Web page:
Jeevo jeevasya jeevanam
Often people argue, “jeevo jeevasya jeevanam.” These words in Sanskrit, mean “life is sustained by life only.” People have conveniently contorted the implication of these words to mean that it does not matter if we inflict pain on other creatures, as we do this only to survive, which is the natural law. Unfortunately, that is not what the words meant. The natural law never speaks of storage, of farms, of greed or of making money by killing other lives.
Coming from a country that produced a leader (Gandhi) who showed the world that ‘ahimsa’ is the only way to establish peace and freedom, this form of cruelty angers me to the core. But then again, Lincoln famously said, “Nothing is right or wrong, but thinking makes it so.”
The environmental impact of a non-vegan world:
“A 400-page United Nations report from the Food and Agriculture Organization (FAO) states that cattle farming is “responsible for 18% of greenhouse gases”. The production of cattle to feed and clothe humans stresses ecosystems around the world, and is assessed to be one of the top three environmental problems in the world on a local to global scale. The report was made in 2006. Four years later, not much has been done to reduce livestock. If anything the number of cattle breeders, violent and unhygienic means of rearing has only multiplied. As long as we treat animals as ‘livestock’ instead of ‘live’ the problem will only increase. What if there were no consumers for these ‘farm products’? We would not only have cleaner and greener earth but also enough space for agricultural produce. Read about the worsening impact here.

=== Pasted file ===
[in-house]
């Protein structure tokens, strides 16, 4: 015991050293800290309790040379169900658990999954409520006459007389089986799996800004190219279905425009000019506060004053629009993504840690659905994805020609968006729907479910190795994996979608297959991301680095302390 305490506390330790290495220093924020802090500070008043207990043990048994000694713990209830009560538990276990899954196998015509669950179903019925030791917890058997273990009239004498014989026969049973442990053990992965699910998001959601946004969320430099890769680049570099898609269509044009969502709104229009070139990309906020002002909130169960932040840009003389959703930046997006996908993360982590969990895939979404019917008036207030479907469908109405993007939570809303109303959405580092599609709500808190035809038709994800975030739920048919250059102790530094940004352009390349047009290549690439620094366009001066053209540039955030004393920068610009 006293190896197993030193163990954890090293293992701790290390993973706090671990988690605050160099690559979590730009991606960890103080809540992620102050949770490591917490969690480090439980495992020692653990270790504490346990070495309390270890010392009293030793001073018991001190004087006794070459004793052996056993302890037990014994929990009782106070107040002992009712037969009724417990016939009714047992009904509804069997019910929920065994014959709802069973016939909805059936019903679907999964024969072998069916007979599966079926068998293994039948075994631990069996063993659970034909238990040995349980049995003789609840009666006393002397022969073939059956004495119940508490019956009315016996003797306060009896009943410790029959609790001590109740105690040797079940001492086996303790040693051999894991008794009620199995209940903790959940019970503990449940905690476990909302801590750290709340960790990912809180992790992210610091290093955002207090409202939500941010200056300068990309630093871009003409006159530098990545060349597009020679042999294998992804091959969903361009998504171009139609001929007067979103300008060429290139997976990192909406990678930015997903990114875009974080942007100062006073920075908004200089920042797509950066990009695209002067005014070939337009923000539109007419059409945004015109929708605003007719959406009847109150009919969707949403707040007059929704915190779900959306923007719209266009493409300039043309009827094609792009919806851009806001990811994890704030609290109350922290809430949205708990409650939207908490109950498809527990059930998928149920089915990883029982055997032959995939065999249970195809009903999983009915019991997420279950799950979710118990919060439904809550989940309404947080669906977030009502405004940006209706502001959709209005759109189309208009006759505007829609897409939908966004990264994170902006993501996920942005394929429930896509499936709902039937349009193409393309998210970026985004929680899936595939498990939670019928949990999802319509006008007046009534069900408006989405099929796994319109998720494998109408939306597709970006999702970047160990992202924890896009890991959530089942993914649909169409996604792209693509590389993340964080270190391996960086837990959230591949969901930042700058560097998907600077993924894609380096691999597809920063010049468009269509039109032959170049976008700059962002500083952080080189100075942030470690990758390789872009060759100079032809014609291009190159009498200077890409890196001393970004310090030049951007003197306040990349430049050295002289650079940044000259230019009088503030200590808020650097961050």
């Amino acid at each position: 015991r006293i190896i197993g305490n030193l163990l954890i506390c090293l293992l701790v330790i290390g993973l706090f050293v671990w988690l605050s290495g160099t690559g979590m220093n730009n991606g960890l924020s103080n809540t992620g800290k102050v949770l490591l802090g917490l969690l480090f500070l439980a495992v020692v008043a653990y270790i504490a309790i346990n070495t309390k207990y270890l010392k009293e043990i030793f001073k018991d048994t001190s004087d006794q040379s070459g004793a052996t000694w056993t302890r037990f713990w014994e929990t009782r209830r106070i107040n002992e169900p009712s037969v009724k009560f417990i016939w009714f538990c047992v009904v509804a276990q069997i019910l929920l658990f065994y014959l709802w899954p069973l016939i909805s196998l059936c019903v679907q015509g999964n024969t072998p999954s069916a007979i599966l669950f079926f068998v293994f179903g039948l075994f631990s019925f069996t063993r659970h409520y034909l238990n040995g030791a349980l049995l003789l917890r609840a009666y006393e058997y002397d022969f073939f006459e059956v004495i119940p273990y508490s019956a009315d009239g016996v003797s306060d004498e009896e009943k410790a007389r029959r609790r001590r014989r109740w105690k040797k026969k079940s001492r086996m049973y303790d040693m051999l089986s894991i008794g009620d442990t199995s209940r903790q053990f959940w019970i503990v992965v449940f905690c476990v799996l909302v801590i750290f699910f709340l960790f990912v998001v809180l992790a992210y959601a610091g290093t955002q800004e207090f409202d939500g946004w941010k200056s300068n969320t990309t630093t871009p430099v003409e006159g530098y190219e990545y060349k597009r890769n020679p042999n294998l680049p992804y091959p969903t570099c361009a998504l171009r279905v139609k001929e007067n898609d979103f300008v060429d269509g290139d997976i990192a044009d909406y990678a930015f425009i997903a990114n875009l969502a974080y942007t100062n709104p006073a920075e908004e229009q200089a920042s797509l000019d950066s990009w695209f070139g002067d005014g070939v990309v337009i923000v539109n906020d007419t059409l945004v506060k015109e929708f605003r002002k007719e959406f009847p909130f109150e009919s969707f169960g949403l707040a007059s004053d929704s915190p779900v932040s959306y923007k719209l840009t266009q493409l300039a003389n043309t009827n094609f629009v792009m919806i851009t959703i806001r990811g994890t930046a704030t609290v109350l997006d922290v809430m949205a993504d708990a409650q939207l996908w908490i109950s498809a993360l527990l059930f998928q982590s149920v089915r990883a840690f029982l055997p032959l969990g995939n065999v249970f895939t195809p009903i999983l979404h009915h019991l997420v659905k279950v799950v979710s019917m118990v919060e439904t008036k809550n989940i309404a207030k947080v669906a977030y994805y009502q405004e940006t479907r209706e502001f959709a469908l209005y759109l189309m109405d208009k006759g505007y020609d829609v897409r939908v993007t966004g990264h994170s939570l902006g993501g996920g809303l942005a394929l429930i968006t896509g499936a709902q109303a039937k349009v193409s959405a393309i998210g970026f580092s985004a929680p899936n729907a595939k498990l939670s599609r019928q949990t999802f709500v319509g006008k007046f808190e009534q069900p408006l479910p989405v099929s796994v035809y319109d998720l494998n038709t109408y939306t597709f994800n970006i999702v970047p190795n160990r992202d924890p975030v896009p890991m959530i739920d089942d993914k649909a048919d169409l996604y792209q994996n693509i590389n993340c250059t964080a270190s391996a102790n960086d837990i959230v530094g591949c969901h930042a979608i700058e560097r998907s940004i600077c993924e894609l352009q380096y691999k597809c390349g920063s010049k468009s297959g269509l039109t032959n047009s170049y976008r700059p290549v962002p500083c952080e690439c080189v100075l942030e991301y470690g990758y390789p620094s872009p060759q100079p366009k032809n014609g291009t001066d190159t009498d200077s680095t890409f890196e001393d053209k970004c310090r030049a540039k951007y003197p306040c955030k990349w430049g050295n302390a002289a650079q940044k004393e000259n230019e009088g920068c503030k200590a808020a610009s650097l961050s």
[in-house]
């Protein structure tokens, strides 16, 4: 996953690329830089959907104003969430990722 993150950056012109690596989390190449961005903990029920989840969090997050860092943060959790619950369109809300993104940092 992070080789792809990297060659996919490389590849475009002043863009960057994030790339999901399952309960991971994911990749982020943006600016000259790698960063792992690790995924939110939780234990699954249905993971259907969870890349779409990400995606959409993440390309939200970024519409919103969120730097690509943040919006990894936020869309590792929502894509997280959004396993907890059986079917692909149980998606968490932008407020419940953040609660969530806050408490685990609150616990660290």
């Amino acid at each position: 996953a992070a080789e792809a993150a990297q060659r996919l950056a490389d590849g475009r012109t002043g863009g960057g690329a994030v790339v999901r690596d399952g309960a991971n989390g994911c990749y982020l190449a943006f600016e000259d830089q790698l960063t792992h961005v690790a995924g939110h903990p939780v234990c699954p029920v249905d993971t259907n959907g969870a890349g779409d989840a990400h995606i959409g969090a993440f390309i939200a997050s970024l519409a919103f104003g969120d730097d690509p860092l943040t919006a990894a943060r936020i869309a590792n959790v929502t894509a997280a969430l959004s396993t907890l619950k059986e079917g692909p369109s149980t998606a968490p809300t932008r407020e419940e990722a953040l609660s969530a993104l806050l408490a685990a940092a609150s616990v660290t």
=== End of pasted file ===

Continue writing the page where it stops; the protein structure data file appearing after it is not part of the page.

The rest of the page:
Choosing less, and moving towards simplicity
It is surprising but most of us do not make choices in life unless it has monetary motivation or promises more luxuries. The very idea of making a choice pushes us out of our comfort zones. We resist awareness rather than confront truth because the truth is generally harsh and scary. It can destroy conventional beliefs.
We are vegetarian or non-vegetarian by birth. Sometimes we may change to a different diet due to dietary restrictions caused by diseases or age or religion. But unless there is a strong cause we prefer to continue the way we have been brought up. I was brought up a vegetarian but my parents allowed me to have bakery products with eggs in them simply because they felt they were giving me more choice. Many of my relatives are non-vegetarians because they feel it is an advantage when they go to foreign countries where vegetarian dishes are few. They feel strengthened by having included ‘more‘ to choose from.